advisors, and mentors needed to support the Afghan security 
     and associated ministries.
       ``(J) An assessment, in a classified annex if necessary, of 
     United States military requirements, including planned force 
     rotations, through the end of calendar year 2008.
       ``(3) With respect to the economic and political stability 
     of Afghanistan, the following:
       ``(A) An estimate of the annual budget for the Government 
     of Afghanistan for the Afghan fiscal year, including the 
     costs of operating and maintaining the Afghan security 
     forces.
       ``(B) An estimate of the amount of Afghan Government 
     revenue and the amount of international assistance for budget 
     support for the Afghan Government.
       ``(C) An estimate of the amount of funds pledged by all 
     major donors for the calendar year and the amounts committed, 
     obligated, and expended during the reporting period.
       ``(D) An assessment of United States reconstruction 
     assistance programs in Afghanistan, including--
       ``(i) a description of existing efforts to improve the 
     monitoring and evaluation of the reconstruction assistance 
     programs, including from the design of such programs through 
     implementation and eventual transfer to the Government of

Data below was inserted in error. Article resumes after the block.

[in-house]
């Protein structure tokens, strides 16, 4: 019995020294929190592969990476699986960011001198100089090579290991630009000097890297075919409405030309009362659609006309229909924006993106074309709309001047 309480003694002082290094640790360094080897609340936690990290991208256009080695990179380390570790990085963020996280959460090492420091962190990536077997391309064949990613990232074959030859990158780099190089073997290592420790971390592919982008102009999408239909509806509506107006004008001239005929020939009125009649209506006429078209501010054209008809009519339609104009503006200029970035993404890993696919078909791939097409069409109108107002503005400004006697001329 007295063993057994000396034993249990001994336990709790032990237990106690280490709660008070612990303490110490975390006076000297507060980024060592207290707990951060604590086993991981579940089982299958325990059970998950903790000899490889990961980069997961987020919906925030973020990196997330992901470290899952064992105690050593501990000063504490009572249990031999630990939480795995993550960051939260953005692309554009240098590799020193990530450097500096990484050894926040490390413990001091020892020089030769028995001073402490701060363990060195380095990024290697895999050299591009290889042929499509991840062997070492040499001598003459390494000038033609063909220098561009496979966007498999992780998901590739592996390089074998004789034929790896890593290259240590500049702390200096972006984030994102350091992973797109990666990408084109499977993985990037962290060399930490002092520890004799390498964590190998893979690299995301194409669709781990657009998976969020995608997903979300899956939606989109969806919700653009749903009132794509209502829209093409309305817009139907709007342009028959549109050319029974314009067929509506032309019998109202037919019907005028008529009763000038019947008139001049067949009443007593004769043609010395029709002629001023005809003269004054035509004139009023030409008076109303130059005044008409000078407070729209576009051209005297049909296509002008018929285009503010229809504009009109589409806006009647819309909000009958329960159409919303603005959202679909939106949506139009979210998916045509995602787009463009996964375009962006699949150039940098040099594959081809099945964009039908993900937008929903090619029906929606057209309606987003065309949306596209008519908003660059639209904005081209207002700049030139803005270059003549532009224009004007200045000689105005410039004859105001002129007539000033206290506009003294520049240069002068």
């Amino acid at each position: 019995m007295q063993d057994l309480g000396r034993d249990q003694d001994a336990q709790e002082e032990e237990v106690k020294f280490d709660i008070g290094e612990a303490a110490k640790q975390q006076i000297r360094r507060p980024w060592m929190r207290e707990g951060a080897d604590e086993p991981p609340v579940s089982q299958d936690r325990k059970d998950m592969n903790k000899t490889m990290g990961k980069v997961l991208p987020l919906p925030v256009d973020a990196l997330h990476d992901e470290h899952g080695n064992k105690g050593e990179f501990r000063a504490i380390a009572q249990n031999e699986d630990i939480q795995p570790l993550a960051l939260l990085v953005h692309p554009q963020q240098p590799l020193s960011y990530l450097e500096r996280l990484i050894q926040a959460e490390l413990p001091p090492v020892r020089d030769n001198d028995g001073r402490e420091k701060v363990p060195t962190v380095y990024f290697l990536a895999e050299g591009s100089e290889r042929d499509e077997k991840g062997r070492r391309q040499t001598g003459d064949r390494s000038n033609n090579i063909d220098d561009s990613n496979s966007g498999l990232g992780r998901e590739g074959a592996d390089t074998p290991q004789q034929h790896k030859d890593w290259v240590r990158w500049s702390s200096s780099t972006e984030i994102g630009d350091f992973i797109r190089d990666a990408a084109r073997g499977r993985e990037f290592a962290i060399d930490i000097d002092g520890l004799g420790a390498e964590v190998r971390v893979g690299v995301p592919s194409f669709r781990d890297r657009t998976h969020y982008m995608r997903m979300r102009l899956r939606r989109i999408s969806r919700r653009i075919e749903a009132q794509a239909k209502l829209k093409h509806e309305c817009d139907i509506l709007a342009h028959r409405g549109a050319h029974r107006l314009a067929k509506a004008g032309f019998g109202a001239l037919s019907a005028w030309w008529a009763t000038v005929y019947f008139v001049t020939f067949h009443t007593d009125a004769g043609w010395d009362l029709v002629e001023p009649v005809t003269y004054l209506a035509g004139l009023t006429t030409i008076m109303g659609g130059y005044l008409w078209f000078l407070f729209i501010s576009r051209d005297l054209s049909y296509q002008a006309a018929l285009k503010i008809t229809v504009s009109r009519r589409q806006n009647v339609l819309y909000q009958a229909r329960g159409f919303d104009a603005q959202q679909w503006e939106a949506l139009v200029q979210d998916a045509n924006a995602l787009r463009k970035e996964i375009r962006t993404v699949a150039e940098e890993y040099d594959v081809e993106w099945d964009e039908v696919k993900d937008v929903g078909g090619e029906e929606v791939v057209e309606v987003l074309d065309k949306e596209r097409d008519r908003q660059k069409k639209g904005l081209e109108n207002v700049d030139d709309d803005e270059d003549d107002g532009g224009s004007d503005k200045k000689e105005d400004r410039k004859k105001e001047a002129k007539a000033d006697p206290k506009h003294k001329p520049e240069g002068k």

Afghanistan;
       ``(ii) a description, by project, of ongoing and future 
     reconstruction assistance programs and the amount of funding 
     obligated and expended to carry out such programs, including 
     programs in the security, rule of law, counter-narcotics, 
     power, rural development, education, health, and governance 
     and anti-corruption sectors;
       ``(iii) an analysis of completed reconstruction assistance 
     programs, on a project basis, and a determination of the 
     impact of and the benefits yielded from such programs on 
     Afghanistan and its people;
       ``(iv) a description of ongoing efforts that have improved 
     the employment situation in Afghanistan, including efforts 
     that have created job opportunities and increased private 
     sector development; and
       ``(v) a description of the progress made in implementing 
     all of the elements of the Interim Afghanistan National 
     Development Strategy, including--

       ``(I) the Afghanistan National Solidarity Program; and
       ``(II) the Afghanistan Compact, including a description of 
     the goals and objectives in the Afghanistan Compact that have 
     been achieved.

       ``(E) Key indicators of economic and political development 
     activity that should be

[[Page H6060]]

     considered the most important for determining the prospects 
     of stability in Afghanistan, including--
       ``(i) unemployment levels;
       ``(ii) agricultural production;
       ``(iii) construction of roads, irrigation, and other basic 
     infrastructure;
       ``(iv) education rates, particularly of girls;
       ``(v) electricity rates;
       ``(vi) hunger and poverty levels;
       ``(vii) illiteracy rates;
       ``(viii) maternal and infant mortality rates;
       ``(ix) appropriate measures for the protection of human 
     rights;
       ``(x) appropriate measures for the protection of political 
     and religious freedom and freedom of association;
       ``(xi) access of women to political and civil society